* Sunday’s flight had unusual altitude, speed variations
* Jet experienced “technical problem” during that flight - CEO
* Plane crashed into sea with nose slightly down - fishermen (Recasts with NTSC comments)
By Jamie Freed and Cindy Silviana
SINGAPORE/JAKARTA Oct 30 (Reuters) - The Lion Air Boeing 737 MAX jet that crashed in Indonesia on Monday flew erratically the previous evening and its airspeed readings were unreliable, according to an accident investigator and a flight tracking website.
According to data from FlightRadar24, the jet displayed unusual variations in altitude and airspeed in the first several minutes of flight after taking off from Denpasar on the holiday island of Bali on Sunday evening, - including an 875-foot drop over 27 seconds when it would normally be ascending - before stabilising and flying on to Jakarta.
However, the pilots kept the plane at a maximum altitude of 28,000 feet compared with 36,000 feet on the same route earlier in the week.
Lion Air CEO Edward Sirait told reporters on Monday a technical problem had occurred on the Denpasar-Jakarta flight but it had been resolved “according to procedure”.
National Transport Safety Committee (NSTC) deputy chief Haryo Satmiko told reporters on Tuesday there were technical problems on that flight, including unreliable airspeed readings.
“The suspected cause of the accident is still being investigated and it is making us all curious what could have caused it,” he said. Satmiko gave no further details.
Two passengers on Sunday’s flight posted on Instagram, reporting that they had been concerned about problems with the air conditioning system and cabin lighting before the plane departed nearly three hours late.
“I was angry because as a passenger who had paid her ticket, we have every right to question the aircraft’s safety,” said one of them, TV presenter Conchita Caroline. She added there was a “weird” engine noise upon take-off that continued during flight.
It was not clear if the cabin problems were in any way related to the technical trouble mentioned by the airline’s CEO.
The Denpasar-Jakarta flight landed at 10:55 p.m. local time on Sunday, giving engineers six-and-a-half hours at most for checks before it was dispatched for the fatal Jakarta-Pangkal Pinang flight at 6:20 a.m. on Monday.
The plane plunged into the sea minutes after taking off from Jakarta and all 189 people on board are believed dead.
FlightRadar24 also reported unusual air speeds and altitudes in the few minutes that Flight JT610 was in the air on Monday.
Photos of alleged technical and maintenance logs following the Sunday flight have been circulating online, but to date they have not been verified as accurate by the airline or investigators.
Sirait declined to detail the maintenance procedures taken, and on Tuesday he told Reuters the airline had provided the relevant aircraft flight and maintenance logs to NTSC.
NTSC Chairman Soerjanto Tjahjono said there was a similarity between the maintenance log circulating online and the one received from Lion Air but he had not checked the exact details.
Satmiko said the agency had not yet met with the technician who handled the maintenance of the aircraft between the two flights.
Safety experts say the crash investigation is at a very preliminary stage and it is too early to speculate about the cause.
But pilot and engineering sources told Reuters the FlightRadar24 data for both flights, while not conclusive, could be a potential indicator of something wrong with the pitot static systems. Those are pressure-sensitive instruments that feed airspeed and altitude information to an avionics computer.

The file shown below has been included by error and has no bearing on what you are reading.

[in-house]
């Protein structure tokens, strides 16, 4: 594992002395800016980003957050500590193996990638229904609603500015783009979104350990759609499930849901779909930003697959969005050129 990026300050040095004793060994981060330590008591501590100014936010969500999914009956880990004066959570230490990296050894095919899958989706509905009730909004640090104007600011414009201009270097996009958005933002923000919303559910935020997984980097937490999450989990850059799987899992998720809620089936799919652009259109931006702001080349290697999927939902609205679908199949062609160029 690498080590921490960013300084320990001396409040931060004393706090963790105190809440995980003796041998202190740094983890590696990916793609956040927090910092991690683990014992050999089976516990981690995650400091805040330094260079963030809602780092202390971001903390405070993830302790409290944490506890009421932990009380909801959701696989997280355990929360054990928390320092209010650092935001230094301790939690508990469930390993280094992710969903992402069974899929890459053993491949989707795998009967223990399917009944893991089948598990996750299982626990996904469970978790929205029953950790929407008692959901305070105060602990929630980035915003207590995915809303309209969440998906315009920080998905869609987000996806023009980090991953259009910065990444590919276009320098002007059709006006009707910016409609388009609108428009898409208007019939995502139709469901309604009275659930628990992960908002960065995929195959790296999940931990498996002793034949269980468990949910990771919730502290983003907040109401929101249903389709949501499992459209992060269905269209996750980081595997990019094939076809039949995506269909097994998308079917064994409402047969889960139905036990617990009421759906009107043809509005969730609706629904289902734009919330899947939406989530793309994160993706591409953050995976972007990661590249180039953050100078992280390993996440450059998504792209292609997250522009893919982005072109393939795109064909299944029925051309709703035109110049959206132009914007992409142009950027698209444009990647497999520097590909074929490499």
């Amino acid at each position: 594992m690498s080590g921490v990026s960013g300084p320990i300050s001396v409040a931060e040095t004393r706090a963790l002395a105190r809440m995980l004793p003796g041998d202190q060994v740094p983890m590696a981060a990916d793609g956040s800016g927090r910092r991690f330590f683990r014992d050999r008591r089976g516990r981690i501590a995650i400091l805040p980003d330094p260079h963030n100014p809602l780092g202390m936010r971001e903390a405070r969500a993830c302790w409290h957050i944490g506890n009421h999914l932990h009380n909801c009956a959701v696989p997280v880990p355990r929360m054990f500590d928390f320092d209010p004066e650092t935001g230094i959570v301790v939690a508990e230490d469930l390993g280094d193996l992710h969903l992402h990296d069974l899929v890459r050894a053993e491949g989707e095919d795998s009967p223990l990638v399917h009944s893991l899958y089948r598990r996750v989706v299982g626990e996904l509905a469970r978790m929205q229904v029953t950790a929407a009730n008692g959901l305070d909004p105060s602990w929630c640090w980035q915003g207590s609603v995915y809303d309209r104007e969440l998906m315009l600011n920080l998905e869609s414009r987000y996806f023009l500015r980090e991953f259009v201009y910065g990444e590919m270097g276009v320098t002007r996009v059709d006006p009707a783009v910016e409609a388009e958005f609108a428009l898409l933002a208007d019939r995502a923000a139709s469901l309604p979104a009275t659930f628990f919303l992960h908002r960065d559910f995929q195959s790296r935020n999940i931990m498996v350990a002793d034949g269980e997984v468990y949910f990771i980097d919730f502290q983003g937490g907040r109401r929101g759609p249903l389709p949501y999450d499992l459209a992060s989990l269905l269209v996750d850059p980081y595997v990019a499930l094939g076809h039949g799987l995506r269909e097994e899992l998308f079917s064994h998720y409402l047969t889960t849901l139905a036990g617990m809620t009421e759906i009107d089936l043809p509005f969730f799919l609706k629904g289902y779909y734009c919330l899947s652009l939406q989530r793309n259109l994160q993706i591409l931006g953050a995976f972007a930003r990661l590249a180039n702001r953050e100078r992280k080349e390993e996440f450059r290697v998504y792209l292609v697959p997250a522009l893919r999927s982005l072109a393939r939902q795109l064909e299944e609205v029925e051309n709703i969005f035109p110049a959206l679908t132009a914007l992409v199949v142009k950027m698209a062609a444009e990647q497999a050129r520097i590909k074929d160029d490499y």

“Certainly the big changes in climb/descent very early on in the flight is what makes me think unreliable speed,” said a pilot at another airline, who declined to be named because he was not authorised to speak to media.
The data from FlightRadar24 shows the first sign that something was amiss on Monday’s fated flight came about two minutes after take-off when the plane had reached 2,000 feet.
At that point, it descended more than 500 feet and veered to the left before climbing again to 5,000 feet, where it stayed during most of the rest of the flight.
It began gaining speed in the final moments and reached 345 knots (397 mph) before data was lost when it was at 3,650 feet.
“They were going way faster than you would normally expect,” said a second pilot at another airline.
Two fishermen who saw the crash from their boat out at sea told Reuters that the plane swayed slightly but made no noise as it fell, almost horizontal with its nose slightly down. There was an explosive sound as it plunged nose-first into the sea, and then there was a column of smoke.
The weather was clear at the time of the crash at 6:33 a.m. on Monday, according to the head of Indonesia’s transport safety committee, who said the pilots had requested a turnback to Jakarta.
A safe visual landing should have been possible even with faulty indicators and a lack of autopilot systems, the pilot sources said.
In July, a Malaysia Airlines flight took off from Brisbane, Australia without removing covers on the pitot tubes.
The pilots landed the Airbus SE A330 safely after obtaining groundspeed information from air traffic control and using the jet’s radar altimeter, according to a preliminary report from the Australian Transport Safety Bureau. There were no reported injuries.
In 2009, Air France flight 447 crashed into the Atlantic Ocean after icing that blocked the pitot tubes caused unreliable airspeed data and the confused pilots entered a high-altitude stall and ignored cockpit alarms, according to a report from France’s BEA. All 228 people on board died. (Reporting by Jamie Freed and Cindy Silviana; additional reporting by Fergus Jensen in Pakisjaya, Tom Allard in Jakarta and Tim Hepher in Hong Kong Editing by John Chalmers and Raju Gopalakrishnan)